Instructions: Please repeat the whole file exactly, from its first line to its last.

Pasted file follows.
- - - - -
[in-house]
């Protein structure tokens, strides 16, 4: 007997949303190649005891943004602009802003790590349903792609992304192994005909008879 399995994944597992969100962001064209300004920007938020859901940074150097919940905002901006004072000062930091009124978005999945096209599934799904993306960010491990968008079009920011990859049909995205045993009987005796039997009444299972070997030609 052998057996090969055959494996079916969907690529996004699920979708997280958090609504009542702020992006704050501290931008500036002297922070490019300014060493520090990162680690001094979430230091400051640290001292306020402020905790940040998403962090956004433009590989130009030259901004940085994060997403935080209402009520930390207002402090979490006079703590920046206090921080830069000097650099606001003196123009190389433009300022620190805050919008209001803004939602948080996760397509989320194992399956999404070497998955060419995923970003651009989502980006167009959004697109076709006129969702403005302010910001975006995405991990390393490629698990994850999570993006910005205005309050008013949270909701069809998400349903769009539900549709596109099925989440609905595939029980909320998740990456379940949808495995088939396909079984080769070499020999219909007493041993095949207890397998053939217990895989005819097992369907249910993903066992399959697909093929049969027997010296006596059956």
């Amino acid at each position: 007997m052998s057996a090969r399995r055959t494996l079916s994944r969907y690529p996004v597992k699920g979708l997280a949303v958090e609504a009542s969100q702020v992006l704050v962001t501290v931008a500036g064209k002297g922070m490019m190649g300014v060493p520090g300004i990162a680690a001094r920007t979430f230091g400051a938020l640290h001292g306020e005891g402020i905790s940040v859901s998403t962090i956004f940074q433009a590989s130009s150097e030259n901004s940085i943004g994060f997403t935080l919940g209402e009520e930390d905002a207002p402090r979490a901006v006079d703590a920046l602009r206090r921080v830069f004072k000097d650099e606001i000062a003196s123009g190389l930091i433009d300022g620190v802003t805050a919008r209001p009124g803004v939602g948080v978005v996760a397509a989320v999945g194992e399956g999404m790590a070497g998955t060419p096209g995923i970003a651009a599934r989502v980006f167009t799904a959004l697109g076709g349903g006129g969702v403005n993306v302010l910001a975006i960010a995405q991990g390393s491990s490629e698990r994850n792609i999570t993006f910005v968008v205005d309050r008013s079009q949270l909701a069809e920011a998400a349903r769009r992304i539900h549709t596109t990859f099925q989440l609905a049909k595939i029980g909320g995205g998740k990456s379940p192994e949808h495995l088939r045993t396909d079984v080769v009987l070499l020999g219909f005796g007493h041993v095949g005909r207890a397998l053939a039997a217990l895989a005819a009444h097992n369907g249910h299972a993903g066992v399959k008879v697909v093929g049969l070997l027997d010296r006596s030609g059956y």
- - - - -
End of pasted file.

[in-house]
């Protein structure tokens, strides 16, 4: 007997949303190649005891943004602009802003790590349903792609992304192994005909008879 399995994944597992969100962001064209300004920007938020859901940074150097919940905002901006004072000062930091009124978005999945096209599934799904993306960010491990968008079009920011990859049909995205045993009987005796039997009444299972070997030609 052998057996090969055959494996079916969907690529996004699920979708997280958090609504009542702020992006704050501290931008500036002297922070490019300014060493520090990162680690001094979430230091400051640290001292306020402020905790940040998403962090956004433009590989130009030259901004940085994060997403935080209402009520930390207002402090979490006079703590920046206090921080830069000097650099606001003196123009190389433009300022620190805050919008209001803004939602948080996760397509989320194992399956999404070497998955060419995923970003651009989502980006167009959004697109076709006129969702403005302010910001975006995405991990390393490629698990994850999570993006910005205005309050008013949270909701069809998400349903769009539900549709596109099925989440609905595939029980909320998740990456379940949808495995088939396909079984080769070499020999219909007493041993095949207890397998053939217990895989005819097992369907249910993903066992399959697909093929049969027997010296006596059956």
């Amino acid at each position: 007997m052998s057996a090969r399995r055959t494996l079916s994944r969907y690529p996004v597992k699920g979708l997280a949303v958090e609504a009542s969100q702020v992006l704050v962001t501290v931008a500036g064209k002297g922070m490019m190649g300014v060493p520090g300004i990162a680690a001094r920007t979430f230091g400051a938020l640290h001292g306020e005891g402020i905790s940040v859901s998403t962090i956004f940074q433009a590989s130009s150097e030259n901004s940085i943004g994060f997403t935080l919940g209402e009520e930390d905002a207002p402090r979490a901006v006079d703590a920046l602009r206090r921080v830069f004072k000097d650099e606001i000062a003196s123009g190389l930091i433009d300022g620190v802003t805050a919008r209001p009124g803004v939602g948080v978005v996760a397509a989320v999945g194992e399956g999404m790590a070497g998955t060419p096209g995923i970003a651009a599934r989502v980006f167009t799904a959004l697109g076709g349903g006129g969702v403005n993306v302010l910001a975006i960010a995405q991990g390393s491990s490629e698990r994850n792609i999570t993006f910005v968008v205005d309050r008013s079009q949270l909701a069809e920011a998400a349903r769009r992304i539900h549709t596109t990859f099925q989440l609905a049909k595939i029980g909320g995205g998740k990456s379940p192994e949808h495995l088939r045993t396909d079984v080769v009987l070499l020999g219909f005796g007493h041993v095949g005909r207890a397998l053939a039997a217990l895989a005819a009444h097992n369907g249910h299972a993903g066992v399959k008879v697909v093929g049969l070997l027997d010296r006596s030609g059956y």